Monthly Archives: March 2015

The Crisis of What Might Have Been

Have I done all that I could have done?

That question haunts lives. That question leads to rash decisions to change everything. That question is the root of the life crisis, whenever it may happen. It is in resolving that question that we either find peace or our undoing.

Popular culture has given us a strange view of success, seeing it as an end in and of itself. The “happily every after” formulaic ending dismisses all future storms and trials and gives the erroneous impression that should one perform similar feats in one’s life, the same formulaic, dismissive ending awaits.

History, however, shows that there are no endings in a life, other than the actual ending of life. No amount of prior success can cause one to gloss candidly over a current struggle. Ronald Reagan attained fame as an actor and became a president beloved and revered by many – yet, he faced a battle with Alzheimer’s as his life drew to a close. A harsh, cold winter to close out a life that knew a brilliant summer and fall. Abraham Lincoln never gave up in his political struggles and became elected president – twice – and then his life ended in an agonizing day of pain following a fatal gunshot wound. Helen Keller learned how to communicate, a triumph for sure, but her struggle for workers’ rights goes largely ignored.

Success is all in how one chooses to measure success. There are the false standards of the world that only measure to a point and then ignore subsequent pains. Then there are standards we can choose in our own hearts. I prefer the latter.

So what standards do I select? Moral ones. If I can live my life and keep my soul intact, if I can shine it up after it’s taken some damages, if I can get clean and sober and stay clean and sober, then I am succeeding. If I can help other people, if I can be kind, if I can be a good person where I am, then I am a success.

What might have been different in my life? Lots of things. Would I be more successful by worldly standards with different choices? Certainly. Would I have been more successful by my own moral standards? No, and quite possibly I would have had need to jettison those moral standards in order to rationalize what I might have done to attain worldly success.

Successful lives, according to worldly standards, are typically a result of blind luck or criminal intent. Success from my standard can be found in finding joy in small moments and in being kind to people who won’t do anything for me in return. With the wrong view of life, it is possible to be completely bored with a fireworks show at the Eiffel Tower and with the right view, to be completely satisfied with watching an ant make his rounds.

I’ve seen no-talents fall blindly into success and geniuses forced to keep their day jobs. I’ve seen criminals praised for their business acumen and truly talented individuals completely ignored as they quietly heal lives. Asking what might have been indicates a yearning for the world and its fickle treasures. Being at peace with decisions made, even if those decisions could have been better, is the key to being at peace with one’s life, which I consider to be success.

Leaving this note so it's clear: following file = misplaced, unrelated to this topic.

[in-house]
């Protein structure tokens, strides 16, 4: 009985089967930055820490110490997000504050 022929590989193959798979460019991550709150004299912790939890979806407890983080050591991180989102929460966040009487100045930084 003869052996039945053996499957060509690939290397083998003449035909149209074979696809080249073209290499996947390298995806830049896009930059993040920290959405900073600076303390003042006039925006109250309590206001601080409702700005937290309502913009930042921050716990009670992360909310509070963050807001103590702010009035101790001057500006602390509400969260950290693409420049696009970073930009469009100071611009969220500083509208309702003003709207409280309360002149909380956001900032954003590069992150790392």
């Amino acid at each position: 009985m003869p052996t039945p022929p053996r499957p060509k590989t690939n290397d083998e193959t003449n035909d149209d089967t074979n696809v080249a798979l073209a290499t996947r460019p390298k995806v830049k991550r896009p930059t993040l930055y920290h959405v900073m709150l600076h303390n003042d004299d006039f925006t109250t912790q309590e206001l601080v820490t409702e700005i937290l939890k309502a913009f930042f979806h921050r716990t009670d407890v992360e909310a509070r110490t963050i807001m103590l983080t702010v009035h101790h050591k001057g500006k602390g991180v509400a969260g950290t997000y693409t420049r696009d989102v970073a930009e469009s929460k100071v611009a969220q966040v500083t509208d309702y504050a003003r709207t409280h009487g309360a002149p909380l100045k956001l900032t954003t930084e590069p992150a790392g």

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Changes are still possible in any life. But choose those changes carefully. Peace and happiness are more important than money and power. True success is intrinsic and the crisis of what might have been is resolved successfully in finding the peace of the just and charitable soul.

25 March 2015, 12:05 PM

I have had moments in my life
That now are real and solid dreams
Moments of repeated stillness
The same breeze, differently flavored
The same leaves, differently colored
My eyes dreaming along with
The moment.
Heaven is made of the peace of
Those moments.

Not of This World

There are many things wrong in the world, all of them because of humans. It’s not even all the humans doing the things that make the world a harsh, unfair, imperfect place. Relatively few people are involved in the destruction of things for their own benefit: very few are involved in murdering the world and those who live in it for their gain. The rest of humanity is doing just fine, or would be doing just fine, were it not for the consumers and destroyers of the world.

There is no restriction on who will or will not be evil: men may choose for themselves if they will follow a path of self-sacrificing love or of prideful hate. There is a consequence in every choice, and those who choose evil will discover to their horror what an illusion they chased after. Wealth and power are illusions. There is no way we can truly own anything, although there are ways we can deprive others. There is no way we can have true power without love, although we can compel others with hate. In the world to come, we will have everything we need and want nothing more, so there will be no ownership. In the world to come, others will be glad to do anything we ask, and we will be glad to do the same for others, so there will be no power.

If there is power, it will be love, and not the power of the world. If there is ownership, it will be our own minds, souls, and the consequences of our choices which we cannot give away, ever, so there will be no ownership of the world. Those who cling to this world in this life will find it hard or even impossible to be loving, for clinging to the world is evil. It is the service of evil to demand everything for the self. Those who can let go of the world in this life will find it hard or even impossible to be hateful, for letting go of the world is love. It is the service of love to offer everything of the self unto others.

I do not want the wealth or power of this world. I want the love that is not of this world.